Hans Christian Andersen wrote the poem "Det døende Barn" ('The dying child'), when he was at the school in Elsinore, living with the strict principal Simon Meisling. Meisling had prohibited Andersen from writing poetry – he shouldn't waste his time on such nonsense! – but Andersen wrote this felicitous sentimental poem anyway. He couldn't help indulge himself and read it aloud, and the qualities of the poem were soon recognized. The sentimental style and issue of the poem were not unusual at the time. On the contrary, emotional writings were in fashion.
The first publishing of the poem was Ludolph Schley's German translation, which was printed anonymously and without Andersen knowing anything about it in a newspaper in Libau, East Prussia, in the summer of 1827. Ludolph Schley had arrived there as Swedish secretary to the Consulate after leaving Elsinore in 1826. Schley and Andersen had met in Elsinore. Source: Johan de Mylius: The Life of Hans Christian Andersen. Day By Day, the year 1827.
The poem was published for the first time in Danish in A.P. Liunge's newspaper Kjøbenhavnsposten ('The Copenhagen Post') on 25th September 1827, aside with Schley's translation. Further details and links in the index of works.
The following English translation is copied from the text version of The Pearl Story Book. A Collection of Tales, Original and Selected, by Mrs. Colman, 1850, at The Project Gutenberg EBook; see www.gutenberg.org/etext/11333. There is no information about the translator of the poem, but it is probably Mary Howitt.
The Danish original follows underneath.
The Hans Christian Andersen Museum has contributed to these pages about "The dying Child" with detailed information about the issued versions and facsimiles of the Danish text and Schley's german translation and Kjer's Greenlandic translation, both in "Kjøbenhavnsposten".
The Dying Child
By Hans Christian Andersen.
Mother, I'm tired, and I would fain be sleeping;
Let me repose upon thy bosom sick;
But promise me that thou wilt leave off weeping,
Because thy tears fall hot upon my cheek.
Here it is cold: the tempest raveth madly;
But in my dreams all is so wondrous bright;
I see the angel-children smiling gladly,
When from my weary eyes I shut out light.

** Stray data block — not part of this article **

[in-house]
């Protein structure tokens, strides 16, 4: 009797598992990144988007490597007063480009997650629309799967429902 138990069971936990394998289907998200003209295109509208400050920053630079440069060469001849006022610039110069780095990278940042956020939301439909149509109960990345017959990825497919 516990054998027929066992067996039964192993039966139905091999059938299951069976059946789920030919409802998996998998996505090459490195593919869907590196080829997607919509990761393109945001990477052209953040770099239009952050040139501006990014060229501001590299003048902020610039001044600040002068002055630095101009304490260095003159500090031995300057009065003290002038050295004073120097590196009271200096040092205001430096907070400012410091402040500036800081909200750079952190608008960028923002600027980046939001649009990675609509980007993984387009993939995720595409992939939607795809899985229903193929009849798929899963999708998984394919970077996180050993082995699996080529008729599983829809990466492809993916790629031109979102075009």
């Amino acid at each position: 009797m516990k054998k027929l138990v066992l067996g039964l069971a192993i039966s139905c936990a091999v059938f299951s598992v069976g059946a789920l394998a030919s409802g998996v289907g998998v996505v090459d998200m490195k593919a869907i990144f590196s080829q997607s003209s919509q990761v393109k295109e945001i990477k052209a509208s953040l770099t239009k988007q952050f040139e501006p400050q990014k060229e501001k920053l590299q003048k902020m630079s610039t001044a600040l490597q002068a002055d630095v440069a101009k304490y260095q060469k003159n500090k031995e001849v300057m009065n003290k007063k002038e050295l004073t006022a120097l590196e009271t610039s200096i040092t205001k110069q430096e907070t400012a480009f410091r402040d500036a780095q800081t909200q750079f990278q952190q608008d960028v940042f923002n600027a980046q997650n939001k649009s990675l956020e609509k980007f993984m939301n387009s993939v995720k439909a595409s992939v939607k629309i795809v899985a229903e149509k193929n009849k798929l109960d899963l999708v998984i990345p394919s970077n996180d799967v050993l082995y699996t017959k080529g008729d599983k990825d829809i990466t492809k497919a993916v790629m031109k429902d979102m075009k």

Mother, one stands beside me now! and, listen!
Dost thou not hear the music's sweet accord?
See how his white wings beautifully glisten?
Surely those wings were given him by the Lord!
Green, gold, and red, are floating all around me;
They are the flowers the angel scattereth.
Should I have also wings while life has bound me?
Or, mother, are they given alone in death?
Why dost thou clasp me as if I were going?
Why dost thou press thy cheek so unto mine?
Thy cheek is hot, and yet thy tears are flowing!
I will, dear mother, will be always thine!
Do not sigh thus – it marreth my reposing;
But if thou weep, then I must weep with thee!
Ah, I am tired – my weary eyes are closing –
Look, mother, look! the angel kisseth me!
Det døende Barn
Moder, jeg er træt, nu vil jeg sove,
Lad mig ved dit Hjerte slumre ind;
Græd dog ei det maa Du først mig love,
Thi Din Taare brænder paa min Kind.
Her er koldt og ude Stormen truer,
Men i Drømme, der er Alt saa smukt,
Og de søde Englebørn jeg skuer
Naar jeg har det trætte Øie lukt.
Moder, seer Du Englen ved min Side?
Hører Du den deilige Musik?
See, han har to Vinger smukke hvide,
Dem han sikkert af vor Herre fik;
Grønt og Guult og Rødt for Øiet svæver
Det er Blomster Engelen udstrøer!
Faaer jeg ogsaa Vinger mens jeg lever,
Eller, Moder, faaer jeg naar jeg døer?
Hvorfor trykker saa Du mine Hænder?
Hvorfor lægger Du din Kind til min?
Den er vaad, og dog som Ild den brænder,
Moder, jeg vil altid være din!
Men saa maa Du ikke længer sukke,
Græder Du, saa græder jeg med Dig,
O, jeg er saa træt! – maa Øiet lukke –
– Moder – see! nu kysser Englen mig!